It is amazing to me that, in a country so wasteful, scrap meat is so popular. As a nation, we willingly consume hot dogs, deviled ham, and even potted meat. In the same country, we let our water run excessively, leave the lights burning, and chuck containers of leftovers in the trash on a daily basis. Heaven forbid, though, that we let a pig snout or hoof go to waste. We must grind it up. We must eat it. NO ORGAN LEFT BEHIND.

My friend JP, a vegetarian, often opines about missing one meat item: scrapple. Scrapple always struck me as the grossest of scrap meats, but I’ve never had it. JP speaks about it with such love and affection, I knew I had to give it a fair shake. If a vegetarian’s eye can twinkle at the mere mention of this meaty mush log, it had to have something going for it.

Smell: One word: Thanksgiving. It is an overpoweringly sagey scent, which was totally unexpected. I suddenly became quite excited that this might actually taste pleasant.

Texture/ Appearance: Formed in to a greyish brick, it has the the texture of a firm hot dog when uncooked; a bit rubbery with some give. It is wet and a tad slimey. I cut it in to thin slices at the suggestion of my friend and could see the flecks of spices and pepper studded throughout the meat. Cooked in a pat of butter, the edges crisped up a bit, while the inside remained mushy with a slightly grainy texture.

Taste: Salty and sagey. It is like a mixture of pork and bacon. I actually didn’t mind it much. I served it with eggs and ketchup and found it pretty pleasing. I was fully prepared for something repulsive and stomach turning, but the taste was rather innocuous. Who knew lips and cartilage could taste so good?

Final verdict: I still prefer sausage as my breakfast meat of choice, but I would eat this again. It is definitely one of those things where you cannot think about what it actually is or your stomach turns. Yet, if you sit back and enjoy the ride, it is a tasty little piece of garbage.

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Lemmonex writes almost daily about life, food, and the perils of being a pretty, pretty princess at her blog, Culinary Couture.

18 Responses

  1. livitluvit83@gmail.com'
    LivitLuvit

    I didn’t eat hot dogs for 3 years after my 9th grade Biology teacher told us how they were made.

    Thanks for the memory jog. Good thing I’m still pig enough to not care- maturity and wisdom with age, and all.

    Reply
  2. sogoodblog@gmail.com'
    Eick

    I was never deterred by reports of what was or was not in hot dogs, but I reached a point pretty early in life where I decided the texture was kind of gross, and since hamburgers were available 80% of the places hot dogs were, that was the easy alternative.

    I need to try Scrapple still though….

    Reply
  3. Pilluela

    What’s the deal with people in Pennsylvania eating that stuff with jam on top? Would that taste good? I just remember being hungover and watching multiple people scopping big layers of jam onto the scrapple. Any clues on this?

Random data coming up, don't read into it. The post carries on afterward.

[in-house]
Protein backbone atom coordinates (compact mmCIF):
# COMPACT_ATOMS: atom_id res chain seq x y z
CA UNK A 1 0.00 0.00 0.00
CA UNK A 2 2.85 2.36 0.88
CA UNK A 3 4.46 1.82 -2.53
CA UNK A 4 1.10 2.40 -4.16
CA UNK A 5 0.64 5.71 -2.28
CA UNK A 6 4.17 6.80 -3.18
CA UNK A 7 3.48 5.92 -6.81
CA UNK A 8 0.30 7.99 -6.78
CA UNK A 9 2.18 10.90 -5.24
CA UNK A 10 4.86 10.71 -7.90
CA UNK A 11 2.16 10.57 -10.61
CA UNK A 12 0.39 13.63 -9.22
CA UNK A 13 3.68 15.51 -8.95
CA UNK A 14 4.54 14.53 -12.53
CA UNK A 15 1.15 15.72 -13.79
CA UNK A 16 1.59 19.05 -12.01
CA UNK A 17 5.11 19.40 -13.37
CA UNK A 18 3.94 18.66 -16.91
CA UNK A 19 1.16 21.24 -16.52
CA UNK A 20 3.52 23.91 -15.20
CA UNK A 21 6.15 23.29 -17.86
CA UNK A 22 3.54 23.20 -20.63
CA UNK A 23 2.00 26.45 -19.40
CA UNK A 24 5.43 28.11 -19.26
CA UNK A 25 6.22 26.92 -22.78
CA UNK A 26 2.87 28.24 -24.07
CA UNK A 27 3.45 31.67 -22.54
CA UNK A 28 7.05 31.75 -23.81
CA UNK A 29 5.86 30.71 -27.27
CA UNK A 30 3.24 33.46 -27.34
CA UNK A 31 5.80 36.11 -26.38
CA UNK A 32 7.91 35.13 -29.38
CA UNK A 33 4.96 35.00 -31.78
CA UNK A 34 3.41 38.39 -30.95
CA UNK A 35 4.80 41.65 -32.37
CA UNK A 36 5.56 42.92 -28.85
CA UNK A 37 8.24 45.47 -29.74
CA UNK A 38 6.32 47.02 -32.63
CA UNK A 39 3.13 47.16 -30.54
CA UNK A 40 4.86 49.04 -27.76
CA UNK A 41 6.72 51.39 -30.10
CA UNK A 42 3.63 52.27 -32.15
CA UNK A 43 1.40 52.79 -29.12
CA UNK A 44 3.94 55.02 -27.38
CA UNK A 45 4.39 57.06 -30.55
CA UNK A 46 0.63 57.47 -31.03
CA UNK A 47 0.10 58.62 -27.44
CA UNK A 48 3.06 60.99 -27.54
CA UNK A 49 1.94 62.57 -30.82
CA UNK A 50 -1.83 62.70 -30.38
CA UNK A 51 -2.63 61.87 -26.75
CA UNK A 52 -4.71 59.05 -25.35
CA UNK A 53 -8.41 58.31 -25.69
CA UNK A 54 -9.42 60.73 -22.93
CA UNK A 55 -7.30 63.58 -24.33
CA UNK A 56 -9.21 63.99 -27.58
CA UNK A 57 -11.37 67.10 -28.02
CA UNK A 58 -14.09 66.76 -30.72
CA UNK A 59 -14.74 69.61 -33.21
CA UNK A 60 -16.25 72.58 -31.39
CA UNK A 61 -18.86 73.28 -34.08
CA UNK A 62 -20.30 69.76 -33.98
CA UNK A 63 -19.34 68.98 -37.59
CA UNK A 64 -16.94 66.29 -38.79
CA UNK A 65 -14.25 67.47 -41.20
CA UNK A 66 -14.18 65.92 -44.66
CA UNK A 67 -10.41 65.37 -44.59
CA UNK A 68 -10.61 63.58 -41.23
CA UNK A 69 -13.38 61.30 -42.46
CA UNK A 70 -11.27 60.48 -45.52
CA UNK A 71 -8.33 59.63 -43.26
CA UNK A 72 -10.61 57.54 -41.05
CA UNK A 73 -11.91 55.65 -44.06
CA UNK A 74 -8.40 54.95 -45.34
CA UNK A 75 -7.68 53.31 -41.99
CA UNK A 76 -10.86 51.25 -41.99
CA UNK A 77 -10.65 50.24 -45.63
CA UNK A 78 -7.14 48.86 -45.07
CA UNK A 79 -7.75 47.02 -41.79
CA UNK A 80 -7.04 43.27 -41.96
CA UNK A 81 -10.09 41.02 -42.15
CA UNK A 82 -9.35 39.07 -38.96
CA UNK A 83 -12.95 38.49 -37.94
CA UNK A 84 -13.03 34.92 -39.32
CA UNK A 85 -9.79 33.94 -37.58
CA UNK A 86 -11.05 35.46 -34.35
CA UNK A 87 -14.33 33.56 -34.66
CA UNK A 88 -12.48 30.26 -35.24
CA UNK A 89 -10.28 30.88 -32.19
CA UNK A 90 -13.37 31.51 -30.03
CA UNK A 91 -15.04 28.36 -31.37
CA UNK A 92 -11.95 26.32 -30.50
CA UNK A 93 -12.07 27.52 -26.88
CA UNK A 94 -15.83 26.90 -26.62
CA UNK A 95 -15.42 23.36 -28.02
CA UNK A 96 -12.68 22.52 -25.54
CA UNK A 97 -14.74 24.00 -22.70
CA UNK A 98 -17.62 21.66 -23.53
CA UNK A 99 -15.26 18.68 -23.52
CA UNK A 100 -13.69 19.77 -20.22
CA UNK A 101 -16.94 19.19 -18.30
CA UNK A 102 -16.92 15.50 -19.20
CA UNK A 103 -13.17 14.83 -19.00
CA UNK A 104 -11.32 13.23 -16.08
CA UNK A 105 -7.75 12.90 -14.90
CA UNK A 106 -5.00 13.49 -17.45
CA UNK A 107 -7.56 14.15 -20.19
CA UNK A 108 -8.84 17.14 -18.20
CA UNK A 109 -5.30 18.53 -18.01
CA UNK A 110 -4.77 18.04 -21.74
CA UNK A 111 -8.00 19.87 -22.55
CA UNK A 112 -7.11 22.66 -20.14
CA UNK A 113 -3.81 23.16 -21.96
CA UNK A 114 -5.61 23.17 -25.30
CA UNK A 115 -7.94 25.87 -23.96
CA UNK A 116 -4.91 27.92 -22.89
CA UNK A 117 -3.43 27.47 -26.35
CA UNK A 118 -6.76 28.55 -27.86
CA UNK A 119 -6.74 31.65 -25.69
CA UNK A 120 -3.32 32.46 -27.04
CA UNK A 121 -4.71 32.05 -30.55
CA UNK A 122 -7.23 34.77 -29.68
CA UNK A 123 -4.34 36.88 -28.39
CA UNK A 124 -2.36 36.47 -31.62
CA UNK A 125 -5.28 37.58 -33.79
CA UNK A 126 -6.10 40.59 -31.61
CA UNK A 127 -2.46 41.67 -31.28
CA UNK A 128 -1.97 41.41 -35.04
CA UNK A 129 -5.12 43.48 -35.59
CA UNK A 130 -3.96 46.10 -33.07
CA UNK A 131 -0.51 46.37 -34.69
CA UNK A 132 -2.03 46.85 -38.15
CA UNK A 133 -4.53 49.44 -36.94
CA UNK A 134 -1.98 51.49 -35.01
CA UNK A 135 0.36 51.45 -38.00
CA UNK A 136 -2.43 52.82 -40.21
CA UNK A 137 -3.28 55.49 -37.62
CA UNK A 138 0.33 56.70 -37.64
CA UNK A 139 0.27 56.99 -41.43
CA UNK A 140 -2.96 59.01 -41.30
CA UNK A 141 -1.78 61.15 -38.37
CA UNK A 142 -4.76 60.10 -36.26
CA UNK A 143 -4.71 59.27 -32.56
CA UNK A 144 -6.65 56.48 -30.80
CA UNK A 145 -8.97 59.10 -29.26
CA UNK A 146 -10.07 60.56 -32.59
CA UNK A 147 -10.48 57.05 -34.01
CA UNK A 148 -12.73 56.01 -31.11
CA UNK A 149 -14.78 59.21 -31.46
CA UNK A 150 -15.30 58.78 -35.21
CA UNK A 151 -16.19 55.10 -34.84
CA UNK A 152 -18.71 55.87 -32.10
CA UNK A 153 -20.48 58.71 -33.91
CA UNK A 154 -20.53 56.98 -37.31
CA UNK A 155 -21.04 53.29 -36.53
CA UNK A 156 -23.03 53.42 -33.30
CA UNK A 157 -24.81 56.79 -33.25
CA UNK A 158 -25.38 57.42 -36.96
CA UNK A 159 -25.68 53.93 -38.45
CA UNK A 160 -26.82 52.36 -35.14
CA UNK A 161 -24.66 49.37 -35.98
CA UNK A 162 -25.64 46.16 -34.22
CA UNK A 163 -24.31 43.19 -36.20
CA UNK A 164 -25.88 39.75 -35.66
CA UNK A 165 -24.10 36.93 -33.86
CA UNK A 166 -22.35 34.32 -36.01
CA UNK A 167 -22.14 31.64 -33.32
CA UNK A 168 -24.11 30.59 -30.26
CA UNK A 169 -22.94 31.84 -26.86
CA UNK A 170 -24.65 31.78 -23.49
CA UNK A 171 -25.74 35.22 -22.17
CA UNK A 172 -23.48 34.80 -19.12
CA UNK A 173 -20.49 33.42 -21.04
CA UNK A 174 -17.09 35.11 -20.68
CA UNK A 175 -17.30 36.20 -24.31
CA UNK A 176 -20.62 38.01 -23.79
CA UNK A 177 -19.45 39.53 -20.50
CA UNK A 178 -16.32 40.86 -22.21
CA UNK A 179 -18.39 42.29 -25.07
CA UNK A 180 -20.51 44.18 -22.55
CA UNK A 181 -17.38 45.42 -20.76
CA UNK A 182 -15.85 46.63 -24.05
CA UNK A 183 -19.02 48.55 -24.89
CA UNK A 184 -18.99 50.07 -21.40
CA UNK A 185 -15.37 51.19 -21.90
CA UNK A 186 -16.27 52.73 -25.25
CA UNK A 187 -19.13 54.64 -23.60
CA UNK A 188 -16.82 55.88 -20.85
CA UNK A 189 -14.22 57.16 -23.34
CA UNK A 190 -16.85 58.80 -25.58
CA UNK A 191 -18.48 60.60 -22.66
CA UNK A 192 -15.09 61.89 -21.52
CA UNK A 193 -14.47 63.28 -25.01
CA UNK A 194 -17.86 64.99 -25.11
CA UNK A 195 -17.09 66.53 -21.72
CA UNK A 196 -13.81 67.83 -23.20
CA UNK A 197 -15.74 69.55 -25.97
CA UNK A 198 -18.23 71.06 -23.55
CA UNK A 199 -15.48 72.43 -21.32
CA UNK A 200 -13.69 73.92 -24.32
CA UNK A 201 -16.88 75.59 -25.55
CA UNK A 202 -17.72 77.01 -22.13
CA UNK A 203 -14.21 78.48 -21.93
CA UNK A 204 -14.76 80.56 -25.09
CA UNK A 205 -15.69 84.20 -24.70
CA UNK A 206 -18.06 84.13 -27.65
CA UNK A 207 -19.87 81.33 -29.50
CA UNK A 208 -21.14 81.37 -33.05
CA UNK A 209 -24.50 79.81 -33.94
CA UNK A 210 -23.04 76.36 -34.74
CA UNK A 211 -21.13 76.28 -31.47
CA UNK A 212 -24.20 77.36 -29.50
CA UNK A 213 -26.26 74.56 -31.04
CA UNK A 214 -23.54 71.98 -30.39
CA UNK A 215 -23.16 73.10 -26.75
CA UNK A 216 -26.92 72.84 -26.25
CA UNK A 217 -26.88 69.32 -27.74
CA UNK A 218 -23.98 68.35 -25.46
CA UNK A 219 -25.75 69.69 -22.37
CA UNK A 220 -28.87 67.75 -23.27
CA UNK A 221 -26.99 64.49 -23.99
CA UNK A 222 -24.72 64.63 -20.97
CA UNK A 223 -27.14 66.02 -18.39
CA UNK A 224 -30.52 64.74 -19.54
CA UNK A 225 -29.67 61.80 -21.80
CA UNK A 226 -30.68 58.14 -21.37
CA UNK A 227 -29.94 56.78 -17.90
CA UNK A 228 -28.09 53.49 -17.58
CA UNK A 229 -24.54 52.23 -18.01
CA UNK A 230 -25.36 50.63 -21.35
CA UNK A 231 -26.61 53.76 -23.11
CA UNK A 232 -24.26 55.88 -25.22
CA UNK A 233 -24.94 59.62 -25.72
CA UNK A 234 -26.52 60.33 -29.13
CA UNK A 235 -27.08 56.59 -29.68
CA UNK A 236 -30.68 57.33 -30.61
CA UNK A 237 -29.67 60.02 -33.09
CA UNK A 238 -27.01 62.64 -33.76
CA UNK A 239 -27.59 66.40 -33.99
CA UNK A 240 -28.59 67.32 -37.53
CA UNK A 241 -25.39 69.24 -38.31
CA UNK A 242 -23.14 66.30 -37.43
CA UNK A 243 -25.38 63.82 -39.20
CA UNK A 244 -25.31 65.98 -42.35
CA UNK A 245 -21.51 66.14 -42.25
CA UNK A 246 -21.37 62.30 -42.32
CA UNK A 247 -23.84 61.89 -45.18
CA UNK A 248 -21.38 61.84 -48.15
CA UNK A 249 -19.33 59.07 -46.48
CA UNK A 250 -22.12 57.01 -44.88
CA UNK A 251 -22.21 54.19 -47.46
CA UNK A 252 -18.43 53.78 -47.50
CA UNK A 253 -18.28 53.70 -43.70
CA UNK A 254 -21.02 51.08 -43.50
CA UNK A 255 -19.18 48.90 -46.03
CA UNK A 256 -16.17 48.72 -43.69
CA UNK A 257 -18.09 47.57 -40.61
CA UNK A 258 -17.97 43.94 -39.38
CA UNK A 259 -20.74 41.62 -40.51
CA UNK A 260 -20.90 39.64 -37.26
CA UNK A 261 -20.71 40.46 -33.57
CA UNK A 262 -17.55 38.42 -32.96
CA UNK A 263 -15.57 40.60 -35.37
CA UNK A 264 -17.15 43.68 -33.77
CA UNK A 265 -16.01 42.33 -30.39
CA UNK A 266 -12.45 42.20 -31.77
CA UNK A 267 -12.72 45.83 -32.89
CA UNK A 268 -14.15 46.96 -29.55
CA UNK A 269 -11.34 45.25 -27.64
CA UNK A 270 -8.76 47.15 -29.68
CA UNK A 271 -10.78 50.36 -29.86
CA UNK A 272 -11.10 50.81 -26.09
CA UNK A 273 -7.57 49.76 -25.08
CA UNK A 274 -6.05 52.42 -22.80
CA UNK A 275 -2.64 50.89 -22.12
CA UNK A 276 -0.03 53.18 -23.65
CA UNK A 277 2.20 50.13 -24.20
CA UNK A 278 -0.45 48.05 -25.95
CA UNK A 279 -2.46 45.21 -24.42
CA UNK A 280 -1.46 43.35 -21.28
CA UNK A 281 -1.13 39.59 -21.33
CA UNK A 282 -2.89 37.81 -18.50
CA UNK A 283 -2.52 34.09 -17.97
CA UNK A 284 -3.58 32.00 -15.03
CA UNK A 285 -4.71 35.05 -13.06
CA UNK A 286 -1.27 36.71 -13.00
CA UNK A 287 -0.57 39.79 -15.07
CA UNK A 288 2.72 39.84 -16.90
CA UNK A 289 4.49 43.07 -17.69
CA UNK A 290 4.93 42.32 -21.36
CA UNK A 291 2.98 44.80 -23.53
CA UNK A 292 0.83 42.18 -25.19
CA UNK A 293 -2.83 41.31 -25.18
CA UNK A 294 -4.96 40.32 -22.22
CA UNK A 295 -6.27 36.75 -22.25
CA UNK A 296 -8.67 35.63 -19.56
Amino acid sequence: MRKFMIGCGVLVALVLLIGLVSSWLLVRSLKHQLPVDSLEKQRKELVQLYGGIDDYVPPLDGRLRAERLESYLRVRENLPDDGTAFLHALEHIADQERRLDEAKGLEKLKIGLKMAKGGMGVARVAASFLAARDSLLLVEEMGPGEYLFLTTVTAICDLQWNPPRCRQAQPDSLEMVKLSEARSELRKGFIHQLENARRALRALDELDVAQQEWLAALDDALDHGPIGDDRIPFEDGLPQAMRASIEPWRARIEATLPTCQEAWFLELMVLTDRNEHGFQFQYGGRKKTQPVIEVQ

Reply
  4. lexa.lemieux@gmail.com'
    Lemmonex

    I kinda love hot dogs. Sorry, LiLu and Eick. Particularly in the corn dog variety.

    I have asked a few scrapple-eating friends about the jam. None have done this but said it could be tasty. Ya know how the sweet syrup on bacon is kinda awesome? I am imagining the same effect with scrapple and jam.

    Reply
  5. workinblogress@hotmail.com'
    WiB

    I grew up in DE, and had the occasion to try scrapple when I was a kid. Wasn’t a big fan of it then, and even less so once I found out what it was.

    What I realize now is that, the couple of times I’d tried it, I neve saw it in its original form, and seeing it now makes it even less appetizing. Before it clicked, I was sitting here wondering why you included that big block of granite in the picture….

    Reply
  6. marybindc

    I was glad that you tried this so I don’t have to, although I probably wasn’t going to anyway. No, definitely wasn’t going to.

    Reply
  7. klesten96@yahoo.com'
    MamaBear

    And this from the girl that wouldn’t eat meat until 3 years old and then stopped eating it again at 15 years old until she went to college. It may taste ok, but I do tend to eat with my brain and get grossed out easily so I will not eat this! I do however want to thank-you for this review!

    Reply
  8. peeparazzi

    I still don’t think I will try scrapple but you really gave it an honest chance and I respect that. You are doing important (and hilarious) work for the good of the people. Thanks! Also, its not too late to check out the Apple Scrapple festival in Delaware. If you miss it, you might still make it to punkin chunkin however. Can’t wait to see what you write about next!!

    Reply
  9. lexa.lemieux@gmail.com'
    Lemmonex

    Way to sell me out, Ma! You wait until you are 80 and I am stuffing you in a home. I will have my revenge soon enough.

    NOTHING is better than funnel cake. Ok, maybe carrot cake…

    Reply
  10. aliceinblunderlanddc@gmail.com'
    Alice in Blunderland

    Lemmonex — you HAVE to try scrapple with maple syrup. In fact, my advice would be to high-tail it over to Market Lunch, the hilarious soup-nazi-esque lunch counter at Eastern Market, and try their scrapple. With maple syrup. I promise you, heaven in every sweet and salty bite.

    Reply

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